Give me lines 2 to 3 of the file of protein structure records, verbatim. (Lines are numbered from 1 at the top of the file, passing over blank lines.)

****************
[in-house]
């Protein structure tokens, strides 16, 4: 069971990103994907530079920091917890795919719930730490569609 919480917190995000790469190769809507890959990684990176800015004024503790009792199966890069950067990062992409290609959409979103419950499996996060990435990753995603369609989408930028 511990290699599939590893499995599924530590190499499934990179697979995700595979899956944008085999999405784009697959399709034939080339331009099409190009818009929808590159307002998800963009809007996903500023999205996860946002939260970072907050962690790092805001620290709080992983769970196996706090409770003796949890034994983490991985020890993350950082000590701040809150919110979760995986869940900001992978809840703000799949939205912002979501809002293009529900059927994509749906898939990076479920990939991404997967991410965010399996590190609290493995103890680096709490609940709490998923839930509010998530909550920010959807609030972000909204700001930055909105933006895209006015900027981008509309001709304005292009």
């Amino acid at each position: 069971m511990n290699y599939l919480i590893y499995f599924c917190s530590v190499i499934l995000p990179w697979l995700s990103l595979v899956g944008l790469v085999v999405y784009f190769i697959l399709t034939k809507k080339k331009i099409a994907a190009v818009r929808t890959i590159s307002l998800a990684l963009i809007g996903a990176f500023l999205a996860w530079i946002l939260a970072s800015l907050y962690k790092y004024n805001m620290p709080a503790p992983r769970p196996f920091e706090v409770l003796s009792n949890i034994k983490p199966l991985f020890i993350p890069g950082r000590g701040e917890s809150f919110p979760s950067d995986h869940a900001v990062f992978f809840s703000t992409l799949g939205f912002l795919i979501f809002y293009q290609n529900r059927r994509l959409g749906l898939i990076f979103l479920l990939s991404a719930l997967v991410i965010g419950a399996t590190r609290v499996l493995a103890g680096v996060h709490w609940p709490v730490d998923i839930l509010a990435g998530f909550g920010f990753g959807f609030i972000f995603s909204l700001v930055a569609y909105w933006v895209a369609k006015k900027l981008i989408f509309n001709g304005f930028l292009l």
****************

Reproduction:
């Protein structure tokens, strides 16, 4: 069971990103994907530079920091917890795919719930730490569609 919480917190995000790469190769809507890959990684990176800015004024503790009792199966890069950067990062992409290609959409979103419950499996996060990435990753995603369609989408930028 511990290699599939590893499995599924530590190499499934990179697979995700595979899956944008085999999405784009697959399709034939080339331009099409190009818009929808590159307002998800963009809007996903500023999205996860946002939260970072907050962690790092805001620290709080992983769970196996706090409770003796949890034994983490991985020890993350950082000590701040809150919110979760995986869940900001992978809840703000799949939205912002979501809002293009529900059927994509749906898939990076479920990939991404997967991410965010399996590190609290493995103890680096709490609940709490998923839930509010998530909550920010959807609030972000909204700001930055909105933006895209006015900027981008509309001709304005292009």
């Amino acid at each position: 069971m511990n290699y599939l919480i590893y499995f599924c917190s530590v190499i499934l995000p990179w697979l995700s990103l595979v899956g944008l790469v085999v999405y784009f190769i697959l399709t034939k809507k080339k331009i099409a994907a190009v818009r929808t890959i590159s307002l998800a990684l963009i809007g996903a990176f500023l999205a996860w530079i946002l939260a970072s800015l907050y962690k790092y004024n805001m620290p709080a503790p992983r769970p196996f920091e706090v409770l003796s009792n949890i034994k983490p199966l991985f020890i993350p890069g950082r000590g701040e917890s809150f919110p979760s950067d995986h869940a900001v990062f992978f809840s703000t992409l799949g939205f912002l795919i979501f809002y293009q290609n529900r059927r994509l959409g749906l898939i990076f979103l479920l990939s991404a719930l997967v991410i965010g419950a399996t590190r609290v499996l493995a103890g680096v996060h709490w609940p709490v730490d998923i839930l509010a990435g998530f909550g920010f990753g959807f609030i972000f995603s909204l700001v930055a569609y909105w933006v895209a369609k006015k900027l981008i989408f509309n001709g304005f930028l292009l």